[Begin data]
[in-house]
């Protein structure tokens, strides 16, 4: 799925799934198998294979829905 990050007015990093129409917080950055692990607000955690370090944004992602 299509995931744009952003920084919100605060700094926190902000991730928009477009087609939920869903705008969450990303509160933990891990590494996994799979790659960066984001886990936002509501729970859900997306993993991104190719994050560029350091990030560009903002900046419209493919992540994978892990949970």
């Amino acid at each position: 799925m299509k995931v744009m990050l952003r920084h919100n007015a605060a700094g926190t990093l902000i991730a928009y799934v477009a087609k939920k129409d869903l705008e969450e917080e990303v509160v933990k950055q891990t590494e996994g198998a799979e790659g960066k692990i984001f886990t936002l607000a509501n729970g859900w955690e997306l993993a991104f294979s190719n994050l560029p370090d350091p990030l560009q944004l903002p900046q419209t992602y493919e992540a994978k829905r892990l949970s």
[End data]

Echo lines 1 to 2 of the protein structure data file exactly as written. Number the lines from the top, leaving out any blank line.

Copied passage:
[in-house]
């Protein structure tokens, strides 16, 4: 799925799934198998294979829905 990050007015990093129409917080950055692990607000955690370090944004992602 299509995931744009952003920084919100605060700094926190902000991730928009477009087609939920869903705008969450990303509160933990891990590494996994799979790659960066984001886990936002509501729970859900997306993993991104190719994050560029350091990030560009903002900046419209493919992540994978892990949970």